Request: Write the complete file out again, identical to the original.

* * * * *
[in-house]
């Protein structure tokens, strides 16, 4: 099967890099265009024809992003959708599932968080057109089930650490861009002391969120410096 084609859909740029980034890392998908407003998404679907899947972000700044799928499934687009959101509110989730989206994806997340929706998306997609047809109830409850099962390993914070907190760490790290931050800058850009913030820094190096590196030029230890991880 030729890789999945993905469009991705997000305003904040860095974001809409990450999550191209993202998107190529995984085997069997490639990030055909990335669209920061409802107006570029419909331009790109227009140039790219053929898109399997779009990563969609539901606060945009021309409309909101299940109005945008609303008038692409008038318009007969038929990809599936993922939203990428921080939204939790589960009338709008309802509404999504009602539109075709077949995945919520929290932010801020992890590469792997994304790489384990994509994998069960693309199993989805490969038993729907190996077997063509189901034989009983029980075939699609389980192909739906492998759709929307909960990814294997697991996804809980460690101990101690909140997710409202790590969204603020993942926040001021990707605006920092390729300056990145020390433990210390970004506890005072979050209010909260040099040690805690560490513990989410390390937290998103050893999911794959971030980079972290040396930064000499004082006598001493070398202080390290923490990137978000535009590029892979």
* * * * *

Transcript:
[in-house]
């Protein structure tokens, strides 16, 4: 099967890099265009024809992003959708599932968080057109089930650490861009002391969120410096 084609859909740029980034890392998908407003998404679907899947972000700044799928499934687009959101509110989730989206994806997340929706998306997609047809109830409850099962390993914070907190760490790290931050800058850009913030820094190096590196030029230890991880 030729890789999945993905469009991705997000305003904040860095974001809409990450999550191209993202998107190529995984085997069997490639990030055909990335669209920061409802107006570029419909331009790109227009140039790219053929898109399997779009990563969609539901606060945009021309409309909101299940109005945008609303008038692409008038318009007969038929990809599936993922939203990428921080939204939790589960009338709008309802509404999504009602539109075709077949995945919520929290932010801020992890590469792997994304790489384990994509994998069960693309199993989805490969038993729907190996077997063509189901034989009983029980075939699609389980192909739906492998759709929307909960990814294997697991996804809980460690101990101690909140997710409202790590969204603020993942926040001021990707605006920092390729300056990145020390433990210390970004506890005072979050209010909260040099040690805690560490513990989410390390937290998103050893999911794959971030980079972290040396930064000499004082006598001493070398202080390290923490990137978000535009590029892979």